liberation is about making a statement.
using director in an alternative context, which isn't really new at all: demos have been around for years on all kinds of computers and with always the same single aim - how far can you push yourself and the machine to achieve extraordinary, stunning results? this usually was achieved by a scene of kids with hardcore lowlevel programming skills, however, now this competition was about using a widely accessible mainstream authoring tool like macromedia director [shockwave] and taking it to it's limits. we are talking realtime graphic programming & special effects rather than flat animations or little scriptlets like we are used to from millions of flash sites. for me, demos are the real multimedia. you combine more or less traditional design with on-the-fly visuals created by code, all held and linked together by the soundtrack. none of the 3 makes enough sense on its own. it's about combining skills and getting new influences from each discipline:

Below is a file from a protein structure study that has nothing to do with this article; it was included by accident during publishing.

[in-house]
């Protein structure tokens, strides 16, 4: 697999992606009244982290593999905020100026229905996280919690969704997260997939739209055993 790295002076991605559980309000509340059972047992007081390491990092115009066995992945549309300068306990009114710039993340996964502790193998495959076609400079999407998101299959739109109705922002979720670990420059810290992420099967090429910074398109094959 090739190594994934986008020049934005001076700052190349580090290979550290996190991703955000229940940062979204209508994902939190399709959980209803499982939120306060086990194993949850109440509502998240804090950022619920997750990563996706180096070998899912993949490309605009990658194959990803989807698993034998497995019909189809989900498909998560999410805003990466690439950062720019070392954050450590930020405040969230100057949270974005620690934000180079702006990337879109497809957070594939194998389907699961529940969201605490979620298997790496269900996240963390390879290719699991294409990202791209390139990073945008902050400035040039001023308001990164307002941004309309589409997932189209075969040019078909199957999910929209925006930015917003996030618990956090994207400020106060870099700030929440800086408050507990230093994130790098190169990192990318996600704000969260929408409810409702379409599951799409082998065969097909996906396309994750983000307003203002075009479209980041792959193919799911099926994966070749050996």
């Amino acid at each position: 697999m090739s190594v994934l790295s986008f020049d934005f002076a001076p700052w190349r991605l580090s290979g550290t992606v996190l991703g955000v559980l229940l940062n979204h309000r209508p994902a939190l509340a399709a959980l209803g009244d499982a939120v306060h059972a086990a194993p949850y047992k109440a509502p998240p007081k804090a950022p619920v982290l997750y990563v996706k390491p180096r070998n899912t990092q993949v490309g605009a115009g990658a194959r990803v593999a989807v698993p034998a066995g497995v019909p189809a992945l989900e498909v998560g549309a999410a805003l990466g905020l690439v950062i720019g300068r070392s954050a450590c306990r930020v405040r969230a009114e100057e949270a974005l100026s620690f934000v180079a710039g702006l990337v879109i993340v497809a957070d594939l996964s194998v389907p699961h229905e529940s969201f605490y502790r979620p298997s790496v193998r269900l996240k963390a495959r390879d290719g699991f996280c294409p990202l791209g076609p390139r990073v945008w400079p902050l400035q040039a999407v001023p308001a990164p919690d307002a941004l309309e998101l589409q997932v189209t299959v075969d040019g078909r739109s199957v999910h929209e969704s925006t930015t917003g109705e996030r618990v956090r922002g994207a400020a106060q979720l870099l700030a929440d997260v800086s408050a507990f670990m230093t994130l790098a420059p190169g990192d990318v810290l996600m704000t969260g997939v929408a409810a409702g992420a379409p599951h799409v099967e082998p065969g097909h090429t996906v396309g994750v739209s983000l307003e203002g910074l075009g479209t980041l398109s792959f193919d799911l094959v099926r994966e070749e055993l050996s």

code = design = music!

the first effect is realtime skinning of complex, organic looking surfaces (plasma clouds) which are defined by 4 sine waves. for the second part i used a greyscale pre-rendered 3d animation (12 frames only) of an infinite grid. the challenge was to create the dynamic rotation and pixelation effect by translating grey values into different sized dots (800 pixels/frame). this is followed by a shape morphing tunnel with fake lighting and fogging (250 polygons/frame) - all created in realtime. the credits screen features a lissajous particle system as the background animation and a sine scroller.

btw. the real "liberation" for me was the regained freedom of direct pixel access director offers now. the whole demo is pure imaging lingo, not one single sprite has been used...

be sure to check out the other competition entries at

mac version
pc (coming soon)
download source

shockwave player